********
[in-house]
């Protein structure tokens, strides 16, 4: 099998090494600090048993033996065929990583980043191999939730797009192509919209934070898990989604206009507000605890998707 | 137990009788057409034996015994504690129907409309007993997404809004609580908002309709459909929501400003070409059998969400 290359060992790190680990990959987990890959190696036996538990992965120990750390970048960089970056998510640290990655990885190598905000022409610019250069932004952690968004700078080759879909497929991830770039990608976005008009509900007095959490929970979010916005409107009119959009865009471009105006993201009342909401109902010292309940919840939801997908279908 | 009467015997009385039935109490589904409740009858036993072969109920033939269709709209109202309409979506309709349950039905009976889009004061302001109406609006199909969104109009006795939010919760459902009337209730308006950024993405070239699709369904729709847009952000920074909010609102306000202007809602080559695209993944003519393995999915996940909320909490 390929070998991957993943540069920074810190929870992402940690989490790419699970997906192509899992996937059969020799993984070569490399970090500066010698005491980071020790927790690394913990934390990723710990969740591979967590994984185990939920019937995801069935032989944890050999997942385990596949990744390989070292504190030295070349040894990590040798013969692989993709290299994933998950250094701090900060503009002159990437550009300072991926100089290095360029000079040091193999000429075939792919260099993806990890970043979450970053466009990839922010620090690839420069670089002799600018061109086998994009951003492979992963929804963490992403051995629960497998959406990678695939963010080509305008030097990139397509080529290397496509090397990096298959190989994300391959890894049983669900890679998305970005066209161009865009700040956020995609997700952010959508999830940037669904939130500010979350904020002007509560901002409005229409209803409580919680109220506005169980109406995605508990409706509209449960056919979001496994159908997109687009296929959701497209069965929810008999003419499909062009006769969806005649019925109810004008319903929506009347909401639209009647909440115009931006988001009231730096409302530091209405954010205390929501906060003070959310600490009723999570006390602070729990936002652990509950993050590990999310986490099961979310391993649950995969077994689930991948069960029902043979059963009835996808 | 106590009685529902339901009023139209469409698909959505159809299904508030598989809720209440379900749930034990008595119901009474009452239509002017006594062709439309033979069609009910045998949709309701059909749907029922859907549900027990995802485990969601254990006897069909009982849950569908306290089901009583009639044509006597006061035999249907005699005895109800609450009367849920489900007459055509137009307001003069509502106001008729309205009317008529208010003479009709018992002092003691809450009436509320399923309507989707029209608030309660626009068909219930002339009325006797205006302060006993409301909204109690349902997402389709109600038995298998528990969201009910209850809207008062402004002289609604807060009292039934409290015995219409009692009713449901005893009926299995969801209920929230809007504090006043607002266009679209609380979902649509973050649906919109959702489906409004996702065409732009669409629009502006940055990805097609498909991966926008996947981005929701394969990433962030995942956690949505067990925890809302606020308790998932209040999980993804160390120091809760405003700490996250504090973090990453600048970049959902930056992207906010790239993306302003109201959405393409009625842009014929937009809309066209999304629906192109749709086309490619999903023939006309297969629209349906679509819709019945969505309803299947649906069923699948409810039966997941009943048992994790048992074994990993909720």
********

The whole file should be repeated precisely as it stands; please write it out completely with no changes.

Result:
[in-house]
């Protein structure tokens, strides 16, 4: 099998090494600090048993033996065929990583980043191999939730797009192509919209934070898990989604206009507000605890998707 | 137990009788057409034996015994504690129907409309007993997404809004609580908002309709459909929501400003070409059998969400 290359060992790190680990990959987990890959190696036996538990992965120990750390970048960089970056998510640290990655990885190598905000022409610019250069932004952690968004700078080759879909497929991830770039990608976005008009509900007095959490929970979010916005409107009119959009865009471009105006993201009342909401109902010292309940919840939801997908279908 | 009467015997009385039935109490589904409740009858036993072969109920033939269709709209109202309409979506309709349950039905009976889009004061302001109406609006199909969104109009006795939010919760459902009337209730308006950024993405070239699709369904729709847009952000920074909010609102306000202007809602080559695209993944003519393995999915996940909320909490 390929070998991957993943540069920074810190929870992402940690989490790419699970997906192509899992996937059969020799993984070569490399970090500066010698005491980071020790927790690394913990934390990723710990969740591979967590994984185990939920019937995801069935032989944890050999997942385990596949990744390989070292504190030295070349040894990590040798013969692989993709290299994933998950250094701090900060503009002159990437550009300072991926100089290095360029000079040091193999000429075939792919260099993806990890970043979450970053466009990839922010620090690839420069670089002799600018061109086998994009951003492979992963929804963490992403051995629960497998959406990678695939963010080509305008030097990139397509080529290397496509090397990096298959190989994300391959890894049983669900890679998305970005066209161009865009700040956020995609997700952010959508999830940037669904939130500010979350904020002007509560901002409005229409209803409580919680109220506005169980109406995605508990409706509209449960056919979001496994159908997109687009296929959701497209069965929810008999003419499909062009006769969806005649019925109810004008319903929506009347909401639209009647909440115009931006988001009231730096409302530091209405954010205390929501906060003070959310600490009723999570006390602070729990936002652990509950993050590990999310986490099961979310391993649950995969077994689930991948069960029902043979059963009835996808 | 106590009685529902339901009023139209469409698909959505159809299904508030598989809720209440379900749930034990008595119901009474009452239509002017006594062709439309033979069609009910045998949709309701059909749907029922859907549900027990995802485990969601254990006897069909009982849950569908306290089901009583009639044509006597006061035999249907005699005895109800609450009367849920489900007459055509137009307001003069509502106001008729309205009317008529208010003479009709018992002092003691809450009436509320399923309507989707029209608030309660626009068909219930002339009325006797205006302060006993409301909204109690349902997402389709109600038995298998528990969201009910209850809207008062402004002289609604807060009292039934409290015995219409009692009713449901005893009926299995969801209920929230809007504090006043607002266009679209609380979902649509973050649906919109959702489906409004996702065409732009669409629009502006940055990805097609498909991966926008996947981005929701394969990433962030995942956690949505067990925890809302606020308790998932209040999980993804160390120091809760405003700490996250504090973090990453600048970049959902930056992207906010790239993306302003109201959405393409009625842009014929937009809309066209999304629906192109749709086309490619999903023939006309297969629209349906679509819709019945969505309803299947649906069923699948409810039966997941009943048992994790048992074994990993909720």